Before Emmitt was born, the doctors discovered he had spina bifida. Although Kaylynne and her husband Eric had time to prepare for his arrival, they never anticipated the degree of his complications. Thankfully, they have family and providers who support them. “It’s a saving grace when you have a medically challenged child,” says Kaylynne.
Their support network includes an EI-TVI from A Shared Vision, whom they began working with in 2019. “Emmitt loses objects in his lower field of vision. Our teacher showed us how to get food or toys to pop on his tray. She gave us a finger flashlight that we shine on his toys so he can track them,” explains Kaylynne. When he would drop toys off his tray or they would roll off, Kaylynne devised a way to keep them attached to the tray with cell phone ring holders and coiled lanyards.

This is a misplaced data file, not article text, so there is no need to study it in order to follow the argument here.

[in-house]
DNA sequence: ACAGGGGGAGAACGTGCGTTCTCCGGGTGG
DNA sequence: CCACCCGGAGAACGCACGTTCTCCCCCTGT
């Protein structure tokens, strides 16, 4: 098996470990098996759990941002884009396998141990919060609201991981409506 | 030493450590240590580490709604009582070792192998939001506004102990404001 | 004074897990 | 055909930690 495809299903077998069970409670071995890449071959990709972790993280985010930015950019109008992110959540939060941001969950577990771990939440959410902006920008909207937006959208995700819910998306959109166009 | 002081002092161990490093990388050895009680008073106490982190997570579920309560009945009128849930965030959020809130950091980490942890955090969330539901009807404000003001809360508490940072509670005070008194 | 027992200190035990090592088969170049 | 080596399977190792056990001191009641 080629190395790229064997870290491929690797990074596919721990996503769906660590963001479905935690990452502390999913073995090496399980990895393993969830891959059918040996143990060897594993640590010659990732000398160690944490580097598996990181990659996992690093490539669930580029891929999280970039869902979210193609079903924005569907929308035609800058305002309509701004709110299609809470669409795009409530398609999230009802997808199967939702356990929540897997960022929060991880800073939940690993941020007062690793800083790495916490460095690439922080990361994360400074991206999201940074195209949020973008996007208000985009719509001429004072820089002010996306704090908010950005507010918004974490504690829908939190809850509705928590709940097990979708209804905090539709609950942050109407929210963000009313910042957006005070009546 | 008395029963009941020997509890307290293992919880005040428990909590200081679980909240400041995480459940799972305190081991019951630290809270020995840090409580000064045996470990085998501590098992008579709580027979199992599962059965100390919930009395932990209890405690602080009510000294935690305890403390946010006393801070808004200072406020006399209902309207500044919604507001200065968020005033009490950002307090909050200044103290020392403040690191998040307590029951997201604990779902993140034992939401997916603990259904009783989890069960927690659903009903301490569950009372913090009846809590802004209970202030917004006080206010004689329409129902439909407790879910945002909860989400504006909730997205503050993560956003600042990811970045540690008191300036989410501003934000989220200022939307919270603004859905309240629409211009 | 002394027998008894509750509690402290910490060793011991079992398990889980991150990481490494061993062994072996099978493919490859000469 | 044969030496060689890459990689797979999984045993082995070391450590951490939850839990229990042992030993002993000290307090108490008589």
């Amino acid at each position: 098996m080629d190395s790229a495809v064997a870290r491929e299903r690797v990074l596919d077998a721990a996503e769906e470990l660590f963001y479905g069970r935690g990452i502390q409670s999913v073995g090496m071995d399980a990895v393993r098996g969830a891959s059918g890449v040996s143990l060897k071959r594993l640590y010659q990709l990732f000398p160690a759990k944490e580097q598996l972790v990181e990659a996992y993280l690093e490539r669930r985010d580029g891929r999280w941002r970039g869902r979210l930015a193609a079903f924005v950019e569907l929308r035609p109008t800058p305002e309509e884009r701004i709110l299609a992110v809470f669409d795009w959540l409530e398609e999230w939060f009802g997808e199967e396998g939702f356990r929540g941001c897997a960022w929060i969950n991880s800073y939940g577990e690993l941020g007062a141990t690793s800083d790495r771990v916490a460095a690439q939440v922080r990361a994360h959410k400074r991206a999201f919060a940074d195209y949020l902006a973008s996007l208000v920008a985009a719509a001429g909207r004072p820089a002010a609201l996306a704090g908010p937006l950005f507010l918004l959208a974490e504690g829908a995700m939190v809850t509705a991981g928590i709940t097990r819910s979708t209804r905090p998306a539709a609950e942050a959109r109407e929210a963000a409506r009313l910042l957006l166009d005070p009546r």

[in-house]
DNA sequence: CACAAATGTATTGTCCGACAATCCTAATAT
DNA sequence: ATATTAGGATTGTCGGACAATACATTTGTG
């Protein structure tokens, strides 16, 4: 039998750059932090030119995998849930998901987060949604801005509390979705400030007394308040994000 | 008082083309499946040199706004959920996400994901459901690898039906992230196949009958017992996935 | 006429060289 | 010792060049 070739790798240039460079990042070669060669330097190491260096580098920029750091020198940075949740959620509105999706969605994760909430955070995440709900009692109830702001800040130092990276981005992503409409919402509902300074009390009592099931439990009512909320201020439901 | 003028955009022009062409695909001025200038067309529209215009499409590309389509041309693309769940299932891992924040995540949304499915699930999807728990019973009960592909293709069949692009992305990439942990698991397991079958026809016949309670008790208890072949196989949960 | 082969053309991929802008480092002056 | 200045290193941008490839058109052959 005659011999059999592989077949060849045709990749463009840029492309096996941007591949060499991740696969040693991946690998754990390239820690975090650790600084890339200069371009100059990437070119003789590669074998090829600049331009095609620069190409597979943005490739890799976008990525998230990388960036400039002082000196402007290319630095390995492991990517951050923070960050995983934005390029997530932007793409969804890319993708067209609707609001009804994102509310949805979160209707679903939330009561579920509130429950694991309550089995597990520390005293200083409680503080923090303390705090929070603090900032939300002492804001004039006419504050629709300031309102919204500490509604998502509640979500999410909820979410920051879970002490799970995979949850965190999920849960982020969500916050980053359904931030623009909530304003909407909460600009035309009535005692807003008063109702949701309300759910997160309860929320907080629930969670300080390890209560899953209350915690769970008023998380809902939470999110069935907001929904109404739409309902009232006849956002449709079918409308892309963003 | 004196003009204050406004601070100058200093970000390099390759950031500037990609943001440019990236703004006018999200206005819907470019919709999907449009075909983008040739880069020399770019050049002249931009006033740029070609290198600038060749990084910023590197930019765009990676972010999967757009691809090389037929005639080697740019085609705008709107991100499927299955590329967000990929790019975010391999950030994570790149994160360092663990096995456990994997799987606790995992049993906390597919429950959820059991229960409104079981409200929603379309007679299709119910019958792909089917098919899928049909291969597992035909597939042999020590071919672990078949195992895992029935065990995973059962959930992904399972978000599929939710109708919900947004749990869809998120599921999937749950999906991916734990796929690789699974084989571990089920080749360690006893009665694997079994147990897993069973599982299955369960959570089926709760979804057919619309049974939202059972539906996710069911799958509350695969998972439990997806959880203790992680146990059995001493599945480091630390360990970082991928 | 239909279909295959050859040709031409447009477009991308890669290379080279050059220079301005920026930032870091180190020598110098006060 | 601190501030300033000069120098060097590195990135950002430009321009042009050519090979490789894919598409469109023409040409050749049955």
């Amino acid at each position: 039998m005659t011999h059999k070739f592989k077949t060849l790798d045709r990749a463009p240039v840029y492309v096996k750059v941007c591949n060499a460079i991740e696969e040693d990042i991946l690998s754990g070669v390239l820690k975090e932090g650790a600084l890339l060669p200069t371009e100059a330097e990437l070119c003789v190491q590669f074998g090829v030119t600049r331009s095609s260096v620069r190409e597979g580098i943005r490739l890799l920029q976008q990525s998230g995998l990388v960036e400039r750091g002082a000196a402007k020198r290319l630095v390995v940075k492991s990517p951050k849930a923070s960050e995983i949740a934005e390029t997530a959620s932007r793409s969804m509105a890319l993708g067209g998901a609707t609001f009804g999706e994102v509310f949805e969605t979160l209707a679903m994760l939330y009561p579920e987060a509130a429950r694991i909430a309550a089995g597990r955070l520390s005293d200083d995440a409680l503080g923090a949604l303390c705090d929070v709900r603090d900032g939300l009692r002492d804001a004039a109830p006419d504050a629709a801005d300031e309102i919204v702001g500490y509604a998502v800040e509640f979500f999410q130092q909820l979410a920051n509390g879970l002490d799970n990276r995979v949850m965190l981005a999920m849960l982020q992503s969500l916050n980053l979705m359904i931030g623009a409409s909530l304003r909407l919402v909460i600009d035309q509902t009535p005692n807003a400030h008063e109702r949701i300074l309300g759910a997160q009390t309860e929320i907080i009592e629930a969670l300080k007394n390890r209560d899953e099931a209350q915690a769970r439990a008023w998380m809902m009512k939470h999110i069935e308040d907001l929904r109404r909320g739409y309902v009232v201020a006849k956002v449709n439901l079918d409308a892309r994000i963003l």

Even during the pandemic when home visits aren’t possible, Emmitt is making huge strides developmentally. “Progress is still possible even though we’re seeing our therapists through telehealth,” says Kaylynne. Emmitt’s “fighter spirit” comes from his parents who are willing to let Emmitt try new things. Whether Emmitt is propelling his Scooot chair, rolling over by himself or saying “cracker” for the first time, “We try hard to not let his diagnosis determine what we think he can do because he always surprises us with what he can actually do,” says Kaylynne.